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on Leading the Next Generation


Four Ways to Develop a Growth Mindset in Students

Some years ago, Dr. Carol Dweck wrote a book called Mindset. It was based on her research at Columbia University, where she and her team discovered what was preventing students from really achieving their potential. This has special application for today’s coaches, educators, employers, and parents.

In a single phrase, it was a “fixed mindset” versus a “growth mindset.”

We were privileged to hear from Carol Dweck at this year’s National Leadership Forum that we hosted in Atlanta. She reminded us that both students and adults can be guilty of falling into the trap of thinking with a fixed mindset.

What does that mean, you say?

A “fixed mindset” believes that you are what you are, and you really can’t grow or change much in life. This person makes statements like:

  • “Well, I’m just not good at math.”
  • “I just can’t learn to throw a slider.”
  • “I’ve never been good at setting picks.”
  • “I just don’t remember names well.”

As adults, we find this mindset lingering, moving us to say:

  • “I can’t ever seem to balance the checkbook.”
  • “I just can’t lose weight.”
  • “I’m not very good at starting conversations with players.”
  • “I’m not a good leader.”

Dr. Dweck says that kind of thinking can stunt our growth.

Instead, she advocates a “growth mindset.” This thinking assumes that while some issues are tougher than others for each of us, we all can grow; and given enough effort, we can fair far better than we ever imagined by just thinking correctly about our lives. The growth mindset is not a lesson in futility. It doesn’t mean we live in denial. It simply refuses to believe in a fate that is thrust upon us that we have no choice about. If I am not good at math today, I am not destined to be poor at math forever. This is not my identity.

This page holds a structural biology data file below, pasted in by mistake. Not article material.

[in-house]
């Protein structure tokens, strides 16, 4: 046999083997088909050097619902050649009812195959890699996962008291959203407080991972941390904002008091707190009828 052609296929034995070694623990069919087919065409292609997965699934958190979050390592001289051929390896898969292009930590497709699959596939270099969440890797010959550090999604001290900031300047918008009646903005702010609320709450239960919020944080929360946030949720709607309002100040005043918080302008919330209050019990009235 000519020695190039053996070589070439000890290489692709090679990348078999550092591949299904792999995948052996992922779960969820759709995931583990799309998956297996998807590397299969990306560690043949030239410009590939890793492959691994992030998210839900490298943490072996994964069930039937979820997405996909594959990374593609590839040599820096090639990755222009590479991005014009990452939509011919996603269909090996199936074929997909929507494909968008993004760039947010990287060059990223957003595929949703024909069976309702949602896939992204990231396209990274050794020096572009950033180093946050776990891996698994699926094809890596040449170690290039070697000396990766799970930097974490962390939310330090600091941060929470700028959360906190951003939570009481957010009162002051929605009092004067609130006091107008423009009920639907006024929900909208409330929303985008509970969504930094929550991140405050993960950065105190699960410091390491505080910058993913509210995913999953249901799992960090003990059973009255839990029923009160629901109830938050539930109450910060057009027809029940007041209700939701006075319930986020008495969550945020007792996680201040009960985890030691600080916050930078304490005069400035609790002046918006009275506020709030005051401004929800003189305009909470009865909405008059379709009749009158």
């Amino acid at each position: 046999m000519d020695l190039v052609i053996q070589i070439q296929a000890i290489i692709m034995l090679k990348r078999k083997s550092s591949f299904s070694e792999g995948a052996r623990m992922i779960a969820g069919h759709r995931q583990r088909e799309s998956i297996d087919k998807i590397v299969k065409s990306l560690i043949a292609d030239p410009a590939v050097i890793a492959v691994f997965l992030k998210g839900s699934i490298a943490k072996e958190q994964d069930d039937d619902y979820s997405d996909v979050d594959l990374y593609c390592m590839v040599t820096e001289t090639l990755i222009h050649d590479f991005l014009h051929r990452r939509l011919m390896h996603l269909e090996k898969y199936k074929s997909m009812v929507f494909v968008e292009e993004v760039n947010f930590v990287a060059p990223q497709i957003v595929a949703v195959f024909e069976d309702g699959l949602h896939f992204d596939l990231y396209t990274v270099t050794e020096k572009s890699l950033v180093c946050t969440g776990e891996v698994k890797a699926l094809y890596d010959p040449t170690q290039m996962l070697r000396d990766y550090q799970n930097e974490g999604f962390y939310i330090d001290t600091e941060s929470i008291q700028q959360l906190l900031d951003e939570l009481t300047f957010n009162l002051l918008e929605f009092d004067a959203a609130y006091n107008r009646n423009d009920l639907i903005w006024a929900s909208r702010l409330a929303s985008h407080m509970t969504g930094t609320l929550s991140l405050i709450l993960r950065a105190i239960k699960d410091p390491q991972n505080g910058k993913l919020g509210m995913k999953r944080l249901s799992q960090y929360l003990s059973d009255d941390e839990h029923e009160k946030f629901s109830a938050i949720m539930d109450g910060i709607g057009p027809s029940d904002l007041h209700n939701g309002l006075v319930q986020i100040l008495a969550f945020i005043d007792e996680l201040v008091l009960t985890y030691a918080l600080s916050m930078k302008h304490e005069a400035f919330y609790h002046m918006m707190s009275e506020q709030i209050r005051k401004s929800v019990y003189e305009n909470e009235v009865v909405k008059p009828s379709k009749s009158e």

Four Ways to Build a Growth Mindset

After talking with Dr. Dweck on the Stanford University campus, I asked her about developing a growth mindset. How can both adults and students build one? Let me offer four simple steps below.

  1. Believe that your brain works like a muscle.

Through the right training, our brains can be developed, just like a muscle in a fitness center. When we view our brains this way, we stop hiding behind excuses and get honest: If we’re not changing, it’s because we’re lazy. There are specific tasks or exercises you can perform to expand your brain in areas you felt were impossible to develop.

  1. Use the word “yet.”

It’s okay to be honest about your challenges, but insert the word “yet” into your affirmations: I am not good at math… yet. I am not great at spelling…. yet. I am not a good dancer… yet. I am not good at shooting free throws… yet. Dr. Dweck believes this single word, while it isn’t magic, can transform the way we view our problems. Our current condition isn’t good, but we are in route towards progress. The word actually fosters the idea that we are growing and improving.

  1. Affirm variables that are in our control.